The letter removes the requirement for ExxonMobil, as the Point Thomson operator, to move forward with a plan to expand production at the field in a way that doesn't jive with feeding the LNG project.

Before ExxonMobil signed the letter with the state, the 2012 Settlement Agreement signed by then-DNR Commissioner and current Sen. Dan Sullivan required the company to make a final decision on how to increase production at Point Thomson by Dec. 31, 2019.

Specifically, it prescribes that the company choose to either increase production at Point Thomson to more than 50,000 barrels per day of natural gas liquids, or condensates, and pipe up to 920 million cubic feet of natural gas per day into Prudhoe Bay, or simply grow condensate production to 20,000 barrels per day and reinject the gas into the Point Thomson reservoir.

The current Point Thomson facilities have a production capacity of about 10,000 barrels of condensates and 200 million cubic feet of gas per day. However, the technical challenges of producing gas from and reinjecting into the ultra-high pressure field have hampered ExxonMobil's production ability.

A third, untenable option would be for ExxonMobil and BP to relinquish the leases back to the state, but that would seem unlikely given they spent upwards of $4 billion between 2012 and 2016 to develop the gas field in accordance with the settlement.

In July 2017, ExxonMobil submitted a long-range development plan to the Division of Oil and Gas outlining plans to pipe gas more than 60 miles to Prudhoe for injection into the oil field to aide in oil recovery. That plan was initially rejected, but eventually approved by state regulators.

Despite that, the Point Thomson development was always meant to feed a large gas project.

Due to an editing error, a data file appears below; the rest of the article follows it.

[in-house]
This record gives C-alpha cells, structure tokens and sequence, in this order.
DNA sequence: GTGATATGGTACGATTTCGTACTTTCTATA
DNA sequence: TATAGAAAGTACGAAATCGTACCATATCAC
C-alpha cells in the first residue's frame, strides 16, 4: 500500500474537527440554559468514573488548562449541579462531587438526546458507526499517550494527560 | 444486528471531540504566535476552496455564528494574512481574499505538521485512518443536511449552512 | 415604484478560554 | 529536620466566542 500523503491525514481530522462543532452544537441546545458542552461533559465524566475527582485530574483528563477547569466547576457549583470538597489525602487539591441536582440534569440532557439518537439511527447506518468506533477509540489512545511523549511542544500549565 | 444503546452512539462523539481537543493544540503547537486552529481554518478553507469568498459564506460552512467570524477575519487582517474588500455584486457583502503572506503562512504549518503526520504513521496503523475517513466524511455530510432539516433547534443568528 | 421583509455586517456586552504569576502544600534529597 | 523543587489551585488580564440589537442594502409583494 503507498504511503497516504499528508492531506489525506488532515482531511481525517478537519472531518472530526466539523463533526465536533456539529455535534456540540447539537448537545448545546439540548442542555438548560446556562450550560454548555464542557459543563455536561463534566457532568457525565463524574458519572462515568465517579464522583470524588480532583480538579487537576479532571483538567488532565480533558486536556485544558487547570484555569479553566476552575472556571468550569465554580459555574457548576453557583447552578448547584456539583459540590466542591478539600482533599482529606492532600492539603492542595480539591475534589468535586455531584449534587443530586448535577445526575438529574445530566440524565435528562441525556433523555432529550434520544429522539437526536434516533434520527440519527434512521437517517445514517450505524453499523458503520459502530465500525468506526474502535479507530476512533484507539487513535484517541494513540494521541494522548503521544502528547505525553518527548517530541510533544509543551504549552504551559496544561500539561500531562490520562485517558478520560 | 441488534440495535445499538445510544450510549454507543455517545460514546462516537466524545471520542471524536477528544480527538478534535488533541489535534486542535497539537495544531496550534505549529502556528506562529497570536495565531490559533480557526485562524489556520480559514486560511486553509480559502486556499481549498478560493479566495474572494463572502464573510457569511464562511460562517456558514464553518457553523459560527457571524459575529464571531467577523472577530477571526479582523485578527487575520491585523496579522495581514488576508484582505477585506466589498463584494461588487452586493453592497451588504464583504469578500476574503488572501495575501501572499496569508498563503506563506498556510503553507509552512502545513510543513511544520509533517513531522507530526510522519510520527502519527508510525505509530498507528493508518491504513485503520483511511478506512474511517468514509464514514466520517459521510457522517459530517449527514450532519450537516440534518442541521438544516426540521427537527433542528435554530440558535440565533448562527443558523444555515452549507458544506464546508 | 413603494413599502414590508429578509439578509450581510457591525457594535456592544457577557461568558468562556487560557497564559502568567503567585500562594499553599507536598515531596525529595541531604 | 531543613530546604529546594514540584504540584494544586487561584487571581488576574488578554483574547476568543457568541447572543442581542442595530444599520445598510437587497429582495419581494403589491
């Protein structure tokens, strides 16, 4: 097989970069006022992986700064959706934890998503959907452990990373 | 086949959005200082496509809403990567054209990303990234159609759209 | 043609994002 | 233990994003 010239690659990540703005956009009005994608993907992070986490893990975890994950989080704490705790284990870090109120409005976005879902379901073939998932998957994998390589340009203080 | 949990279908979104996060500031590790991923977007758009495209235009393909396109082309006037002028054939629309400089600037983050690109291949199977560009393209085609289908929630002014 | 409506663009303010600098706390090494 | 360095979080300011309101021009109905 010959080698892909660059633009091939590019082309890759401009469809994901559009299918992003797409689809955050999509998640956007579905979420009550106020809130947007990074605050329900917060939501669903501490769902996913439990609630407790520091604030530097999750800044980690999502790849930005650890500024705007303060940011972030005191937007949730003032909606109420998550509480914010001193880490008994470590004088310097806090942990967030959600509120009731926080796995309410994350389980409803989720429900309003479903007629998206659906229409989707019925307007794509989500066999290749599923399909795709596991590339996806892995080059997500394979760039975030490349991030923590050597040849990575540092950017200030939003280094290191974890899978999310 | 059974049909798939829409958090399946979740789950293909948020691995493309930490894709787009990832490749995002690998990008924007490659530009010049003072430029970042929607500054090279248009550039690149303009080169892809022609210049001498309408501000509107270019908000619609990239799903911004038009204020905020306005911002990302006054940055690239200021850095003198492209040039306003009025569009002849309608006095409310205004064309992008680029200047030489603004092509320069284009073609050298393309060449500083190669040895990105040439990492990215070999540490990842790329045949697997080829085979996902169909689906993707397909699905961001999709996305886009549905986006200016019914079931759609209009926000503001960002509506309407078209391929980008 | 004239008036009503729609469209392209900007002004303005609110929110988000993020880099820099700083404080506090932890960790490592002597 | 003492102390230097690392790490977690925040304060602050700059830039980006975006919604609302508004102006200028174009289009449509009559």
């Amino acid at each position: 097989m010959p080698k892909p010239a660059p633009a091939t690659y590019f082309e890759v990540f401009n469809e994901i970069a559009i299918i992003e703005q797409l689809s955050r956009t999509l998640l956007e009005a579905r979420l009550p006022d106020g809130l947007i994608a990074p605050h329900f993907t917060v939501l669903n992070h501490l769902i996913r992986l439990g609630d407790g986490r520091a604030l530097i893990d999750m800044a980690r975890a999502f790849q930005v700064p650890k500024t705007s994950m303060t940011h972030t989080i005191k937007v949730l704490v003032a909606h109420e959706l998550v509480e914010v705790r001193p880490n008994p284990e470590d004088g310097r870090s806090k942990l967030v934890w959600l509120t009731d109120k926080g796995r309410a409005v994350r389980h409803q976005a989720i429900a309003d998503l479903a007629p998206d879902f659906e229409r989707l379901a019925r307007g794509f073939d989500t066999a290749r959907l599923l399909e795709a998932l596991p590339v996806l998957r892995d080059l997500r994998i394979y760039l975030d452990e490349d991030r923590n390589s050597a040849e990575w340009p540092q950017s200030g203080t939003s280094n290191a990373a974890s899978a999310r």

Some former state officials and Alaska LNG experts have questioned the economics of piping Point Thomson gas to Prudhoe.

Mack characterized all the settlement alternatives other than a major gas project as "suboptimal" for the state and the companies, noting the prospect of moving and injecting gas into Prudhoe is not as attractive as it seemed in 2012.

With Monday's letter, the state retains the ability to reinstate the 2012 Settlement provisions at any time, Mack said, stressing that the preferred option is for the companies to help the state be successful with the Alaska LNG Project.

"The whole idea is to redirect the (Point Thomson) project back to major gas sales," he said.

If at some point state officials decide Alaska LNG is not going to be successful or ExxonMobil backs away from it, the settlement provisions can be brought back with a 30-month window for the company to comply.

Mack said the extra time — versus the 16 months between now and the end of December 2019 — is to allow ExxonMobil to restart its Point Thomson expansion engineering team and work out other related issues with the state.

The engineers that have been working on that project will hopefully be put towards advancing the Alaska LNG Project, he said.

Mack added that the gas sales precedent agreement and the letter "are definitely related," noting the signing of the former is a significant show of commitment by ExxonMobil to the state-led LNG project.

"This is another critically important step, but there's many more steps in this process," Mack said.

Elwood Brehmer can be reached at elwood.brehmer@alaskajournal.com.

Local news matters.

Support independent, local journalism in Alaska.

Comments